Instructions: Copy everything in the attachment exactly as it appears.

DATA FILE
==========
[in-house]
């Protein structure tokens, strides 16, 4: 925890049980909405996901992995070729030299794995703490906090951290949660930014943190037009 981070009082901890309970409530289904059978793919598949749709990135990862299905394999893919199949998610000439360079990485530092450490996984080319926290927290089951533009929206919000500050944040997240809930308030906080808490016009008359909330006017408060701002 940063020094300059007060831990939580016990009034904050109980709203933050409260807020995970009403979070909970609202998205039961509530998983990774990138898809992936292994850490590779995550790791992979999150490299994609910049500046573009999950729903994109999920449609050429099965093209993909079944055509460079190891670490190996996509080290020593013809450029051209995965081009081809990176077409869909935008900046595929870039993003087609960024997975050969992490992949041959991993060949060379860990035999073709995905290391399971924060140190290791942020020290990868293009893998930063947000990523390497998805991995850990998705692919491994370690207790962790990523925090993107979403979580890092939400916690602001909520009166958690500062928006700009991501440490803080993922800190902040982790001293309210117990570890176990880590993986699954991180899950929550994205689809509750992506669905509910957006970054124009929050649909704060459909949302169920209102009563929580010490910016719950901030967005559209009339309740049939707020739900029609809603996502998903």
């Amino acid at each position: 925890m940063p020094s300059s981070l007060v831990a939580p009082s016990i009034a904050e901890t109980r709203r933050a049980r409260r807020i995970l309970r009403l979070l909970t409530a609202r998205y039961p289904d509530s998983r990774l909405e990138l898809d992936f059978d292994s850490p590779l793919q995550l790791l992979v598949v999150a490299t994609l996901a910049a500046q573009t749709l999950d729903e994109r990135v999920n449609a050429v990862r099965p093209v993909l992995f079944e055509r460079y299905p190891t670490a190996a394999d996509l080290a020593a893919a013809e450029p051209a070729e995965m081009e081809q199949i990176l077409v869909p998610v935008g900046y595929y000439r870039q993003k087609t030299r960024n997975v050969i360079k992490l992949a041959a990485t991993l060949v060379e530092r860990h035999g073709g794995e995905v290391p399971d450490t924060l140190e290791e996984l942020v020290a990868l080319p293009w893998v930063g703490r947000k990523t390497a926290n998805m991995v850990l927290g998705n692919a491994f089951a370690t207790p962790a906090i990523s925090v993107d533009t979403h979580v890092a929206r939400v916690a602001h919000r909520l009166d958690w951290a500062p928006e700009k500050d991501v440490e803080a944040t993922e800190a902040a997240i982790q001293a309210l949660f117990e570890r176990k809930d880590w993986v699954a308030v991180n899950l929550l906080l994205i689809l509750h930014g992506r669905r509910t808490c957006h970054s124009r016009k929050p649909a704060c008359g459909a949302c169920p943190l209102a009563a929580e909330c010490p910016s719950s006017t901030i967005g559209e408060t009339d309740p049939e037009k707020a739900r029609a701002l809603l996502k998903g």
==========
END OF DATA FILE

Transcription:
[in-house]
């Protein structure tokens, strides 16, 4: 925890049980909405996901992995070729030299794995703490906090951290949660930014943190037009 981070009082901890309970409530289904059978793919598949749709990135990862299905394999893919199949998610000439360079990485530092450490996984080319926290927290089951533009929206919000500050944040997240809930308030906080808490016009008359909330006017408060701002 940063020094300059007060831990939580016990009034904050109980709203933050409260807020995970009403979070909970609202998205039961509530998983990774990138898809992936292994850490590779995550790791992979999150490299994609910049500046573009999950729903994109999920449609050429099965093209993909079944055509460079190891670490190996996509080290020593013809450029051209995965081009081809990176077409869909935008900046595929870039993003087609960024997975050969992490992949041959991993060949060379860990035999073709995905290391399971924060140190290791942020020290990868293009893998930063947000990523390497998805991995850990998705692919491994370690207790962790990523925090993107979403979580890092939400916690602001909520009166958690500062928006700009991501440490803080993922800190902040982790001293309210117990570890176990880590993986699954991180899950929550994205689809509750992506669905509910957006970054124009929050649909704060459909949302169920209102009563929580010490910016719950901030967005559209009339309740049939707020739900029609809603996502998903």
């Amino acid at each position: 925890m940063p020094s300059s981070l007060v831990a939580p009082s016990i009034a904050e901890t109980r709203r933050a049980r409260r807020i995970l309970r009403l979070l909970t409530a609202r998205y039961p289904d509530s998983r990774l909405e990138l898809d992936f059978d292994s850490p590779l793919q995550l790791l992979v598949v999150a490299t994609l996901a910049a500046q573009t749709l999950d729903e994109r990135v999920n449609a050429v990862r099965p093209v993909l992995f079944e055509r460079y299905p190891t670490a190996a394999d996509l080290a020593a893919a013809e450029p051209a070729e995965m081009e081809q199949i990176l077409v869909p998610v935008g900046y595929y000439r870039q993003k087609t030299r960024n997975v050969i360079k992490l992949a041959a990485t991993l060949v060379e530092r860990h035999g073709g794995e995905v290391p399971d450490t924060l140190e290791e996984l942020v020290a990868l080319p293009w893998v930063g703490r947000k990523t390497a926290n998805m991995v850990l927290g998705n692919a491994f089951a370690t207790p962790a906090i990523s925090v993107d533009t979403h979580v890092a929206r939400v916690a602001h919000r909520l009166d958690w951290a500062p928006e700009k500050d991501v440490e803080a944040t993922e800190a902040a997240i982790q001293a309210l949660f117990e570890r176990k809930d880590w993986v699954a308030v991180n899950l929550l906080l994205i689809l509750h930014g992506r669905r509910t808490c957006h970054s124009r016009k929050p649909a704060c008359g459909a949302c169920p943190l209102a009563a929580e909330c010490p910016s719950s006017t901030i967005g559209e408060t009339d309740p049939e037009k707020a739900r029609a701002l809603l996502k998903g």